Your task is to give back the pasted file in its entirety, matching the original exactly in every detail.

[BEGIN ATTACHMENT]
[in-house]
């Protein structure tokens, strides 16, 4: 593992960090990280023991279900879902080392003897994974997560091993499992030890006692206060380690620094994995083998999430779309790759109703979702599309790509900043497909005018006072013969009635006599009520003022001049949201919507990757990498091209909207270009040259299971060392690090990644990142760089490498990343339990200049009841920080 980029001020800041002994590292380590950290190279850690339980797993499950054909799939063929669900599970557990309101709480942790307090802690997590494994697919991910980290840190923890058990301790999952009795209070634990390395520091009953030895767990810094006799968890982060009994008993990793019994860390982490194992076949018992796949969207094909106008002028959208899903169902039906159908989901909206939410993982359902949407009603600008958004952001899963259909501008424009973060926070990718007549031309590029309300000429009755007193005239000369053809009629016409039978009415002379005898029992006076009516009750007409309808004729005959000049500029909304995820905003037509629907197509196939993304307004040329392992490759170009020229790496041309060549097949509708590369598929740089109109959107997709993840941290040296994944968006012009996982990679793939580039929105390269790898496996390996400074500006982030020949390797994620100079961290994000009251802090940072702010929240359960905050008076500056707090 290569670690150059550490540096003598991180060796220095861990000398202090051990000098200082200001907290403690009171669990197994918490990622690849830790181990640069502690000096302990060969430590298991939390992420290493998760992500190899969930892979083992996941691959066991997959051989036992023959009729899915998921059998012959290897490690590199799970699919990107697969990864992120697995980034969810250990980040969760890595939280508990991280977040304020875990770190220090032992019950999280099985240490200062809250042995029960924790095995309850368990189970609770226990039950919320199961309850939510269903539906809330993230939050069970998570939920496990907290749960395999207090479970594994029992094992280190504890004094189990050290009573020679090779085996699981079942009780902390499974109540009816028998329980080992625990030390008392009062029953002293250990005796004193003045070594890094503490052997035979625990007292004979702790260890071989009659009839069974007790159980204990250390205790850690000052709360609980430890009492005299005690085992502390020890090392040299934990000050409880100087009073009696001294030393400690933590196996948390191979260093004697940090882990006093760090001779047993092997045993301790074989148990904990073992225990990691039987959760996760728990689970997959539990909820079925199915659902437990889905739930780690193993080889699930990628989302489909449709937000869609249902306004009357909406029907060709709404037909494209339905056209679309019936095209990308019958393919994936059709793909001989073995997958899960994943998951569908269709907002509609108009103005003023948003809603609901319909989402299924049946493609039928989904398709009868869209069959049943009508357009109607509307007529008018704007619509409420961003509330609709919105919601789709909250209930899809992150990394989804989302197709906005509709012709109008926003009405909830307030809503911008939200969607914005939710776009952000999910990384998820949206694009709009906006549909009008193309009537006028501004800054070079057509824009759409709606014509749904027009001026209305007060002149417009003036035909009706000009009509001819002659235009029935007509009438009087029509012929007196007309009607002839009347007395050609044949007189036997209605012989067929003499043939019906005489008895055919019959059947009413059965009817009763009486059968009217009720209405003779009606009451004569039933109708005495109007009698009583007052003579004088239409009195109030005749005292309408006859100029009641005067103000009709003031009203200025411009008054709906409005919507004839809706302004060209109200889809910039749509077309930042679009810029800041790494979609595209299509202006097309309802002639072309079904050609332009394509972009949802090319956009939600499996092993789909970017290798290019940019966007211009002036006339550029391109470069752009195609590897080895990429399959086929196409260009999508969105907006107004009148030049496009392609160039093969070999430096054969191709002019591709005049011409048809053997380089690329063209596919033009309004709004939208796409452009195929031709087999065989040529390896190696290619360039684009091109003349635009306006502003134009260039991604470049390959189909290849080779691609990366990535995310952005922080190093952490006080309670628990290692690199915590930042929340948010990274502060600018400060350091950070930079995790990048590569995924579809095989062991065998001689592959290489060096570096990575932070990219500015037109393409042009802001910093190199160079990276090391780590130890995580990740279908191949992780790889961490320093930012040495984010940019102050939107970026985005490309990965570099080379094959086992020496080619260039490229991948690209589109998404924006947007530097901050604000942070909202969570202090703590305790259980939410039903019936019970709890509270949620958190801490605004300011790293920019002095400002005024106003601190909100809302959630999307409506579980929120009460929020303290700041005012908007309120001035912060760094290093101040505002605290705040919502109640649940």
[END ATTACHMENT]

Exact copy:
[in-house]
């Protein structure tokens, strides 16, 4: 593992960090990280023991279900879902080392003897994974997560091993499992030890006692206060380690620094994995083998999430779309790759109703979702599309790509900043497909005018006072013969009635006599009520003022001049949201919507990757990498091209909207270009040259299971060392690090990644990142760089490498990343339990200049009841920080 980029001020800041002994590292380590950290190279850690339980797993499950054909799939063929669900599970557990309101709480942790307090802690997590494994697919991910980290840190923890058990301790999952009795209070634990390395520091009953030895767990810094006799968890982060009994008993990793019994860390982490194992076949018992796949969207094909106008002028959208899903169902039906159908989901909206939410993982359902949407009603600008958004952001899963259909501008424009973060926070990718007549031309590029309300000429009755007193005239000369053809009629016409039978009415002379005898029992006076009516009750007409309808004729005959000049500029909304995820905003037509629907197509196939993304307004040329392992490759170009020229790496041309060549097949509708590369598929740089109109959107997709993840941290040296994944968006012009996982990679793939580039929105390269790898496996390996400074500006982030020949390797994620100079961290994000009251802090940072702010929240359960905050008076500056707090 290569670690150059550490540096003598991180060796220095861990000398202090051990000098200082200001907290403690009171669990197994918490990622690849830790181990640069502690000096302990060969430590298991939390992420290493998760992500190899969930892979083992996941691959066991997959051989036992023959009729899915998921059998012959290897490690590199799970699919990107697969990864992120697995980034969810250990980040969760890595939280508990991280977040304020875990770190220090032992019950999280099985240490200062809250042995029960924790095995309850368990189970609770226990039950919320199961309850939510269903539906809330993230939050069970998570939920496990907290749960395999207090479970594994029992094992280190504890004094189990050290009573020679090779085996699981079942009780902390499974109540009816028998329980080992625990030390008392009062029953002293250990005796004193003045070594890094503490052997035979625990007292004979702790260890071989009659009839069974007790159980204990250390205790850690000052709360609980430890009492005299005690085992502390020890090392040299934990000050409880100087009073009696001294030393400690933590196996948390191979260093004697940090882990006093760090001779047993092997045993301790074989148990904990073992225990990691039987959760996760728990689970997959539990909820079925199915659902437990889905739930780690193993080889699930990628989302489909449709937000869609249902306004009357909406029907060709709404037909494209339905056209679309019936095209990308019958393919994936059709793909001989073995997958899960994943998951569908269709907002509609108009103005003023948003809603609901319909989402299924049946493609039928989904398709009868869209069959049943009508357009109607509307007529008018704007619509409420961003509330609709919105919601789709909250209930899809992150990394989804989302197709906005509709012709109008926003009405909830307030809503911008939200969607914005939710776009952000999910990384998820949206694009709009906006549909009008193309009537006028501004800054070079057509824009759409709606014509749904027009001026209305007060002149417009003036035909009706000009009509001819002659235009029935007509009438009087029509012929007196007309009607002839009347007395050609044949007189036997209605012989067929003499043939019906005489008895055919019959059947009413059965009817009763009486059968009217009720209405003779009606009451004569039933109708005495109007009698009583007052003579004088239409009195109030005749005292309408006859100029009641005067103000009709003031009203200025411009008054709906409005919507004839809706302004060209109200889809910039749509077309930042679009810029800041790494979609595209299509202006097309309802002639072309079904050609332009394509972009949802090319956009939600499996092993789909970017290798290019940019966007211009002036006339550029391109470069752009195609590897080895990429399959086929196409260009999508969105907006107004009148030049496009392609160039093969070999430096054969191709002019591709005049011409048809053997380089690329063209596919033009309004709004939208796409452009195929031709087999065989040529390896190696290619360039684009091109003349635009306006502003134009260039991604470049390959189909290849080779691609990366990535995310952005922080190093952490006080309670628990290692690199915590930042929340948010990274502060600018400060350091950070930079995790990048590569995924579809095989062991065998001689592959290489060096570096990575932070990219500015037109393409042009802001910093190199160079990276090391780590130890995580990740279908191949992780790889961490320093930012040495984010940019102050939107970026985005490309990965570099080379094959086992020496080619260039490229991948690209589109998404924006947007530097901050604000942070909202969570202090703590305790259980939410039903019936019970709890509270949620958190801490605004300011790293920019002095400002005024106003601190909100809302959630999307409506579980929120009460929020303290700041005012908007309120001035912060760094290093101040505002605290705040919502109640649940």